Your MEPs are your voice in the European Parliament. You should expect your MEPs you represent you as effectively in the European Parliament as you expect your MP to represent you in Westminster and your AMs to represent you in our National Assembly.
As your MEP I would use my voice and my vote to stand up for Wales’ best interests and ensure Wales is at the heart of Europe. I would campaign for Wales to continue to get valuable European funding and work to ensure this funding is spent in the most effective ways possible.
The past three years have shown me that part of the role of the MEP must involve educating constituents on the ways they benefit from being members of the EU, the way the EU works and ways they can affect EU decision making.
Q4 You are standing for the ‘Wales region’, how have you engaged with constituents to ensure you understand their issues to then represent them?
Myself and my fellow Welsh Liberal Democrat European candidates have been regularly out knocking on doors across Wales, starting conversations with prospective constituents and discussing the issues that matter to them.
From today until polling today I’ll continue to talk to voters about Europe and these vital elections. I’ll continue to write about the issues I care about and share my vision for Wales within Europe.
If we can’t speak in person throughout this campaign, contact me on social media and we can start a conversation.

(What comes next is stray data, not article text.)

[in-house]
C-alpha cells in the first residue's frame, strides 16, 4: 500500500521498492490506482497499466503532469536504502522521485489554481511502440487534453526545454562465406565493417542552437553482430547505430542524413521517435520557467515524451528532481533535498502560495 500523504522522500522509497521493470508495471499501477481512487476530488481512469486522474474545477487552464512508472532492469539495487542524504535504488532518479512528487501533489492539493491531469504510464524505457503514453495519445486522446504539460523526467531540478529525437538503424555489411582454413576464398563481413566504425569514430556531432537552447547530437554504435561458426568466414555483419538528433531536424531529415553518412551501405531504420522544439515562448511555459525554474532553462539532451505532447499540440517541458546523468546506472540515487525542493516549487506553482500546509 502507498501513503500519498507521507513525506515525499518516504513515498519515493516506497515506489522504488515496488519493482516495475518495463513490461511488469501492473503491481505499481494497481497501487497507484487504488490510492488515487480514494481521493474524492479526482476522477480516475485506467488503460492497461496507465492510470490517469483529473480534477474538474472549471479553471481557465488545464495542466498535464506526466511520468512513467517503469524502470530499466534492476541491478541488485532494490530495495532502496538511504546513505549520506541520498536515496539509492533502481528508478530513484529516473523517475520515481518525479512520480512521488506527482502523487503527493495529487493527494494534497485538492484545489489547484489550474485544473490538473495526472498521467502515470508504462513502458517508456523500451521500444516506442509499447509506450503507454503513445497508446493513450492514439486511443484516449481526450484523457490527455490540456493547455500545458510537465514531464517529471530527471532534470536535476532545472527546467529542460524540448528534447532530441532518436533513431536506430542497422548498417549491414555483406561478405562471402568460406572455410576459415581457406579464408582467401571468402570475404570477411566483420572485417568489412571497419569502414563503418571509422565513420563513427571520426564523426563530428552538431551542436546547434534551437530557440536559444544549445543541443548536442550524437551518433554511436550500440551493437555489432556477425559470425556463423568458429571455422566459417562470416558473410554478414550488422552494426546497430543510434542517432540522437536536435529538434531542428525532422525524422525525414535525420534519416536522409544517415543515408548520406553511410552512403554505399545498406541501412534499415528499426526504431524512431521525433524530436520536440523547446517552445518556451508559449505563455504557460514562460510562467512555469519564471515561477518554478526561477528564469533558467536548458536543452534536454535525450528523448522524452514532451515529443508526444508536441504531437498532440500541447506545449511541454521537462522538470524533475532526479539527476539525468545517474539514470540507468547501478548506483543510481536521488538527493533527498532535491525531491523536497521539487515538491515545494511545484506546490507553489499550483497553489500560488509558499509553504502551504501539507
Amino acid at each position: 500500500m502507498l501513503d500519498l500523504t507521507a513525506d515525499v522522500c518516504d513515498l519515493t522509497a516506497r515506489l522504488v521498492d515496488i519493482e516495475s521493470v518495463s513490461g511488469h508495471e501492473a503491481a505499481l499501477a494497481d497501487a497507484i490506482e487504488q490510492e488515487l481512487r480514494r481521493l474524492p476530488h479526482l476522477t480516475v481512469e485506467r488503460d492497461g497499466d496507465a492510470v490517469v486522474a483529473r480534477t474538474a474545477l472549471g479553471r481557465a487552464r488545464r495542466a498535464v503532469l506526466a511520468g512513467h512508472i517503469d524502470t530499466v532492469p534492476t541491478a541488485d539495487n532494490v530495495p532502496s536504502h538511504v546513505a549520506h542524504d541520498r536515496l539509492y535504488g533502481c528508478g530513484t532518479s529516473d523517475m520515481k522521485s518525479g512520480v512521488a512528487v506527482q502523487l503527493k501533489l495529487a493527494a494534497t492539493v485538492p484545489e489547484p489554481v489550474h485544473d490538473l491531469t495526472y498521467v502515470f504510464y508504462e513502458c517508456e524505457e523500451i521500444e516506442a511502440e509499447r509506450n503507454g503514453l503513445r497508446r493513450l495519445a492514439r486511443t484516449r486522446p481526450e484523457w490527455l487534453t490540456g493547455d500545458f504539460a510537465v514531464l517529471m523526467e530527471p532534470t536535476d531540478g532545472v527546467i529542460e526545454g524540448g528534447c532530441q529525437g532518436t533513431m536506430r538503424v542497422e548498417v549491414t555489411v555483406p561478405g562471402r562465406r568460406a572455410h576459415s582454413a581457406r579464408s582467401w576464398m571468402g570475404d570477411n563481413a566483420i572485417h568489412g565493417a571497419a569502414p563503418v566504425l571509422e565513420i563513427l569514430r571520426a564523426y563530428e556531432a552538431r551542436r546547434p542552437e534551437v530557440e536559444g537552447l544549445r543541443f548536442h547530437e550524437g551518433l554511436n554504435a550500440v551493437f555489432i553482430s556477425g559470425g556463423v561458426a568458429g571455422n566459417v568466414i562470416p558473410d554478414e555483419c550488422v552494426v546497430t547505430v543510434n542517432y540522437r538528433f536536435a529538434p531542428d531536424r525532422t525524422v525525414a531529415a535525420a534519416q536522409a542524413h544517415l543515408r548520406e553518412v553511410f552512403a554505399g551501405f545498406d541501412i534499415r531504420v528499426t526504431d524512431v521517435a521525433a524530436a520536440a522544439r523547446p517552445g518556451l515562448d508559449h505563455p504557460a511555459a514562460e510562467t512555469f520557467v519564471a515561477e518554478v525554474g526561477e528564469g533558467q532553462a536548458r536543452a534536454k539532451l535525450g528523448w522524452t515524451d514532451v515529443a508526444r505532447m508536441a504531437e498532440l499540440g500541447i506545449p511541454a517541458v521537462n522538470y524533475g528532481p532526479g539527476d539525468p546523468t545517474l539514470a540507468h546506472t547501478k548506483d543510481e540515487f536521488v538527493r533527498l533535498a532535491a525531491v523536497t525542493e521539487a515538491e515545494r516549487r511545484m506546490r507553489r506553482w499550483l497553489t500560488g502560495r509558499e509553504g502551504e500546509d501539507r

Q5 What would be your personal priority if elected?
My priority is stopping Brexit. The Welsh Liberal Democrats have been clear for the past three years that we want to give the people the final say and the opportunity to choose an Exit from Brexit.
My personal priority would be securing a People’s Vote and ensuring we win that People’s Vote. Brexit will be devastating for Wales and the EU, there is nothing any Welsh MEP can do that will be more important or valuable than keeping Wales in the EU.
If we’re successful in keeping Wales in the EU, my priority as your MEP would be in ensuring communities across Wales benefit as much as possible from EU membership. I want to make sure Wales gets its share of European funding and that this funding is spent as effectively as possible.
I want to make sure the Welsh people fully understand and take advantage of all the opportunities the EU gives them, from freedom of movement to improved security to access to vital markets in the EU and beyond.
Q6 Wrexham / Deeside are in the north east of Wales, what are the key issues relevant to your possible position as MEP, and what will you do about them?
Clearly, with Airbus such an important and substantial employer in Broughton and the wider area; the economy has to be one of the key issues. Airbus have been consistently clear about the extensive damage Brexit and a hard Brexit in particular would do to their operations in Wales and the EU.
Airbus are particularly vulnerable to Brexit because of the cross-border supply chains involved in aircraft production. But there are many other companies and industries located in North East Wales and Deeside in particular that rely on EU membership for export markets, supply chains and access to skilled labour.